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What is breast reduction?

Some women find that their breasts are too large and cumbersome, or do not look proportionate to the rest of their body. Breast reduction, also known as reduction mammoplasty, involves the surgical removal of some of the fat, tissue and skin from the breasts to reshape them and reduce their size. This surgery will alleviate any discomfort from very large breasts and give a more natural look. Many breast reduction procedures are covered by your insurance.

Good candidates for breast reduction surgery include women who:

  • Have realistic expectations
  • Are bothered by feelings that her breasts are too large
  • Have breasts that limit physical activity
  • Experience back, neck and shoulder pain
  • Have shoulder indentations from bra straps
  • Have skin irritation beneath the breast crease

What to expect

During a thorough consultation, your physician will perform a physical exam, take a full medical history, ask you about medications you may be taking and any conditions you currently have, take photographs, and discuss your expectations for the surgery. In addition, you may ask your physician any questions and discuss concerns you may have about breast reduction at this time. Together, you will develop a treatment plan that’s tailored to your individual needs and desires.

During the surgery, incisions will be made in your breasts and your surgeon will remove excess fat, tissue and skin. The particular technique used will depend on your individual breasts and your desired outcomes. Techniques include:

  • A circular pattern around the areola. The scars that remain from this technique are usually well concealed beneath a swimsuit or bra
  • A keyhole pattern with incision around the areola that continues vertically down the center of the breast
  • An inverted T or anchor-shape

Once the incision has been made and the excess skin has been removed, the nipple, which remains connected to the original blood and nerve supply, is repositioned. If necessary, the areola size can be reduced. The underlying breast tissue is then lifted and repositioned. The flaps of skin are sutured together to create the smaller breast.

Complications

Complications from breast reduction are minimal and include those associated with any surgery, such as infection, excessive bleeding and anesthesia risks. In addition, risks for breast reduction surgery include:

  • Decreased nipple sensation
  • Scarring
  • Asymmetry
  • Temporary or permanent changes in breast or nipple sensation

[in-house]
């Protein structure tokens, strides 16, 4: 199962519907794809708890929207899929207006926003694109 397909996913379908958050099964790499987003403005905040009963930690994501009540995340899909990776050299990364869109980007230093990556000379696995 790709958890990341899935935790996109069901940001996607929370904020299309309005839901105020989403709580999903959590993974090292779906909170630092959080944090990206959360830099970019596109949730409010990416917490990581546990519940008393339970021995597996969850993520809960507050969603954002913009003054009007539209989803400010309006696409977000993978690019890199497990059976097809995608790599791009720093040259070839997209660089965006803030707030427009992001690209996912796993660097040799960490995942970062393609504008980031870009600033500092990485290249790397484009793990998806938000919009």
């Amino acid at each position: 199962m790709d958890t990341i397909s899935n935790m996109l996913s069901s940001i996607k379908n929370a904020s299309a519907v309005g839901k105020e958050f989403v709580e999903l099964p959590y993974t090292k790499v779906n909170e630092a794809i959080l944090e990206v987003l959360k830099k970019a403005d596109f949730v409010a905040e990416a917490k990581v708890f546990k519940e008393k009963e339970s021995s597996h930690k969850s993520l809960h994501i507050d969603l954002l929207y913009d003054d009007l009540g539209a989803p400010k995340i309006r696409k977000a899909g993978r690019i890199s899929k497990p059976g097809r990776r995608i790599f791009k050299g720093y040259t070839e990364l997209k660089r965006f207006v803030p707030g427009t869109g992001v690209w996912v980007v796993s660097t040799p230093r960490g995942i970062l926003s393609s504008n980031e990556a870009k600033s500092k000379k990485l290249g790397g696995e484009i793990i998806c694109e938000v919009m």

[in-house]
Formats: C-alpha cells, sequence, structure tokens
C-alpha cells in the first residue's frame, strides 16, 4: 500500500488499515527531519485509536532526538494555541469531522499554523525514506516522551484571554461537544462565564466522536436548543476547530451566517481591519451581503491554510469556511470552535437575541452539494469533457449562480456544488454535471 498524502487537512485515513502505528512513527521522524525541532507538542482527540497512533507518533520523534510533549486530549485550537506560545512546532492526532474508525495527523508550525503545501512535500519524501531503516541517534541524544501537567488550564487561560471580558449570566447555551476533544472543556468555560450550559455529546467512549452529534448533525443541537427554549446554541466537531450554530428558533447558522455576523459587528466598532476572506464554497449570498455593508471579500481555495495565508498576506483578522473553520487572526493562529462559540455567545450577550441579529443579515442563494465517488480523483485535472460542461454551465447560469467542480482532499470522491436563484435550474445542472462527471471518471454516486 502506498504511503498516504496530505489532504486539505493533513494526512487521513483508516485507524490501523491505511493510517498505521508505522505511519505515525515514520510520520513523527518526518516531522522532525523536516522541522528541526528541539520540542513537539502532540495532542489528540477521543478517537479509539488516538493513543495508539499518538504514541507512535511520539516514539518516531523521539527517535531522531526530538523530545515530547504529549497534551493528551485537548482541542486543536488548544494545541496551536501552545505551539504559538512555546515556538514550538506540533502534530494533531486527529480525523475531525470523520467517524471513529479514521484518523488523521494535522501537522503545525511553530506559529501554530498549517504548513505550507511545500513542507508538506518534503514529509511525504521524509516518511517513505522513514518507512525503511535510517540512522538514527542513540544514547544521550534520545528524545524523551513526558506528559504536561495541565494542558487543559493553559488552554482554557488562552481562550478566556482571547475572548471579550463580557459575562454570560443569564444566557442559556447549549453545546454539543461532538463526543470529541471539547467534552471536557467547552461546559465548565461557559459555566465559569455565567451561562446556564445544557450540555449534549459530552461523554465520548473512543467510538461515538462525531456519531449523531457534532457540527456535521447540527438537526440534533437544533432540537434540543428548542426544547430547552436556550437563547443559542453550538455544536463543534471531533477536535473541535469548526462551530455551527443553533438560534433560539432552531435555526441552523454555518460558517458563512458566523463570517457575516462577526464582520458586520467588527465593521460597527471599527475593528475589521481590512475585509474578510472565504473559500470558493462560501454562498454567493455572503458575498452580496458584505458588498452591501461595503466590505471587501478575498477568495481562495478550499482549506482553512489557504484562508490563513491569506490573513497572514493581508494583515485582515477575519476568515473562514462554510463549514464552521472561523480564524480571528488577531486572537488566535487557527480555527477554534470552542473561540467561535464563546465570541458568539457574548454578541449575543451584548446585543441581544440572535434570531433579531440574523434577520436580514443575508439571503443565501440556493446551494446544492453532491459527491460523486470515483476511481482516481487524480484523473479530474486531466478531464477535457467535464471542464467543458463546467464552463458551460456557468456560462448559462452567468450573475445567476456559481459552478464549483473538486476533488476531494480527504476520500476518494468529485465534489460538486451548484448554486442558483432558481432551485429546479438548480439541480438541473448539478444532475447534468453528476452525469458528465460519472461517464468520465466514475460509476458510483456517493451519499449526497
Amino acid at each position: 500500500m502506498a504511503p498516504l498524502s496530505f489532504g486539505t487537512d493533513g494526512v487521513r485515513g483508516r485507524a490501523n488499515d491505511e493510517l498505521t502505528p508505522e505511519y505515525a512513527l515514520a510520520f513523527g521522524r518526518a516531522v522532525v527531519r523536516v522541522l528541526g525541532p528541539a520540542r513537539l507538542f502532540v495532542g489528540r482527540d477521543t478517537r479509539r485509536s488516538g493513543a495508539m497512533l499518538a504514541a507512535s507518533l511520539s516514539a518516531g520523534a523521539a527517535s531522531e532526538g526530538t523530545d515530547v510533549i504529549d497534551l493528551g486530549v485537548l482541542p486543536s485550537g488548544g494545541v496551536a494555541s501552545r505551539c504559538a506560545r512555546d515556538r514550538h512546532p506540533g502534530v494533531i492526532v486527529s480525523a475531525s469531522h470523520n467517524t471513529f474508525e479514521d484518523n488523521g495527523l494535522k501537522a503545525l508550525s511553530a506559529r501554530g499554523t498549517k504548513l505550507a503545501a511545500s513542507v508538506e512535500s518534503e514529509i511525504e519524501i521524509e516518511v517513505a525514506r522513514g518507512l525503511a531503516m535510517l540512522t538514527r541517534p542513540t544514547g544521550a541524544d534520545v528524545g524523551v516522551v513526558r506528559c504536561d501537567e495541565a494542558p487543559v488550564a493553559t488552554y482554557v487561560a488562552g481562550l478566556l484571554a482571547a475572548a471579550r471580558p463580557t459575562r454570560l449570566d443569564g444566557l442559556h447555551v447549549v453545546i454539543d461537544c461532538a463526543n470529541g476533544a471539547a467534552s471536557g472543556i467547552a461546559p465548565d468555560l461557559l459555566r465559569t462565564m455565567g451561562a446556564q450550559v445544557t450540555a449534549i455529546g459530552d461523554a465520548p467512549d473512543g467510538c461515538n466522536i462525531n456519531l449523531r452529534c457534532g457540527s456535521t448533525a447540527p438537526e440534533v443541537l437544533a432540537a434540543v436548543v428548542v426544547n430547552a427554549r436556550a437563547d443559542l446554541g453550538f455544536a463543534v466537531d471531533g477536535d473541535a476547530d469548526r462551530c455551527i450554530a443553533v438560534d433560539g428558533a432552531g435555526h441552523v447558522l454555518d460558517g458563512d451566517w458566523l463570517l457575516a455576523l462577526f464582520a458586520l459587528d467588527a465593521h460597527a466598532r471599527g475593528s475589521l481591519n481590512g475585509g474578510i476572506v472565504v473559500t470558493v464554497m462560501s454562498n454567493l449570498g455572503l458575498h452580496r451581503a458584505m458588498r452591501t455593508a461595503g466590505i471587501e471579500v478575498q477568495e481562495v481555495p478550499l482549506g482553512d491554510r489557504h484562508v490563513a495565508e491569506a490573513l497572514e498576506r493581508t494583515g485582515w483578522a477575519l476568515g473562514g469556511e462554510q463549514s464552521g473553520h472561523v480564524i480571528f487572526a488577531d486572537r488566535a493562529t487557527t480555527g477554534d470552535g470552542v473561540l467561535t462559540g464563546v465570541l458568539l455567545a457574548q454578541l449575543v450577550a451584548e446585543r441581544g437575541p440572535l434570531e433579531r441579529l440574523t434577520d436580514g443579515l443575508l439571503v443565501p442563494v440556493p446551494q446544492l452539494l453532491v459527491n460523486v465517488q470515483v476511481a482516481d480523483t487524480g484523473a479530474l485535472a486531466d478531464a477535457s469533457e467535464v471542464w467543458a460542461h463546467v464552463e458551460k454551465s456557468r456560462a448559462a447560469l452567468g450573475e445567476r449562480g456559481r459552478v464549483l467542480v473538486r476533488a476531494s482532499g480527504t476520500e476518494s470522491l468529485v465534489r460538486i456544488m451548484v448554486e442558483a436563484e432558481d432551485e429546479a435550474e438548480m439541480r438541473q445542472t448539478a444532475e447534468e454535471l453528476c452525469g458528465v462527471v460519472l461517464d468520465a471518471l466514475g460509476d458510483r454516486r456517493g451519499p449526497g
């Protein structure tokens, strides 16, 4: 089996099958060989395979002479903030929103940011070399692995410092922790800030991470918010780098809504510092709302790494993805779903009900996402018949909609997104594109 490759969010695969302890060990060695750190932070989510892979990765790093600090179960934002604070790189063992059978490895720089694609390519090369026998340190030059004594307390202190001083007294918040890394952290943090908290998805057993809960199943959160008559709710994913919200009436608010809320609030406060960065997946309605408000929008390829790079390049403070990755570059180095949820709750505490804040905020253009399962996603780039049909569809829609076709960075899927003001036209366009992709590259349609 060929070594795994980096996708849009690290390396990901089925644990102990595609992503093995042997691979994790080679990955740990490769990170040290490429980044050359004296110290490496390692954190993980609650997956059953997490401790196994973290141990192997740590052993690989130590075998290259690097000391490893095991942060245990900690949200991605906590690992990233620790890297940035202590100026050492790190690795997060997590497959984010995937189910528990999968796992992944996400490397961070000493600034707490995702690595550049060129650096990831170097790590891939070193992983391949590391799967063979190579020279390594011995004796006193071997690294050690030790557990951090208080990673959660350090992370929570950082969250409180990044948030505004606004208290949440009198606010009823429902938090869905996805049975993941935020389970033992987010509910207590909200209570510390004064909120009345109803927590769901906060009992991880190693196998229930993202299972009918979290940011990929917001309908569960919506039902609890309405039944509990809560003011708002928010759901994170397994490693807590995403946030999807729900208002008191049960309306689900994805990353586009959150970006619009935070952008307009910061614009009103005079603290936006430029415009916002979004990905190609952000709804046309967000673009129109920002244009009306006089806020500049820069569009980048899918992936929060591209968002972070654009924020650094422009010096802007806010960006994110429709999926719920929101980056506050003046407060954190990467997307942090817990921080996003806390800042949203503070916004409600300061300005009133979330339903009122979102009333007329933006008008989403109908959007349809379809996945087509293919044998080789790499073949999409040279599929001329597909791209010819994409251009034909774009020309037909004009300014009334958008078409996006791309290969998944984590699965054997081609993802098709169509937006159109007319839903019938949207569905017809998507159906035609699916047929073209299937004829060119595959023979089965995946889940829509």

• Poor wound healing
  • Contour and shape irregularities
  • Skin discoloration, permanent pigmentation changes, swelling and bruising
  • Fluid accumulation
  • Potential decreased ability to breastfeed

It is important to note that breast reduction surgery can interfere with certain diagnostic procedures. In addition, changes in the breasts during pregnancy or after weight loss can alter the outcomes of breast reduction surgery.

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Recovery

The results of a breast reduction are immediately visible. Over time, swelling and incision lines will fade.

Immediately following your breast reduction surgery, you will be taken into a recovery area for close monitoring. Your breasts will be wrapped in gauze dressings and a support bra to minimize swelling and support the breasts during the healing process. You will need to wear this garment as instructed by your physician.

You will be prescribed pain medication and an antibiotic to prevent infection.

Before being discharged from the hospital, you will be given postoperative instructions by your surgeon. It’s very important that you follow these instructions carefully to avoid complications.

While everyone’s recovery is different, you can expect to wear the supportive garment for three to four weeks. You will need to take it easy until your surgeon tells you it’s OK to resume normal activity, usually after four to six weeks.

Frequently asked questions

What is the ideal age to have this surgery?

The ideal age depends on when the issue becomes a problem for the patient. The only requirement is that the patient has finished growing.

How long until I can be active again after my surgery?

Every surgeon has different views about when it is OK to get back to your normal routine. Talk to your physician about what is right for you.

Can I breastfeed after a breast reduction?

Whether you can breastfeed after a breast reduction may be related to the amount of breast tissue that remains after the surgery.

Before and after gallery

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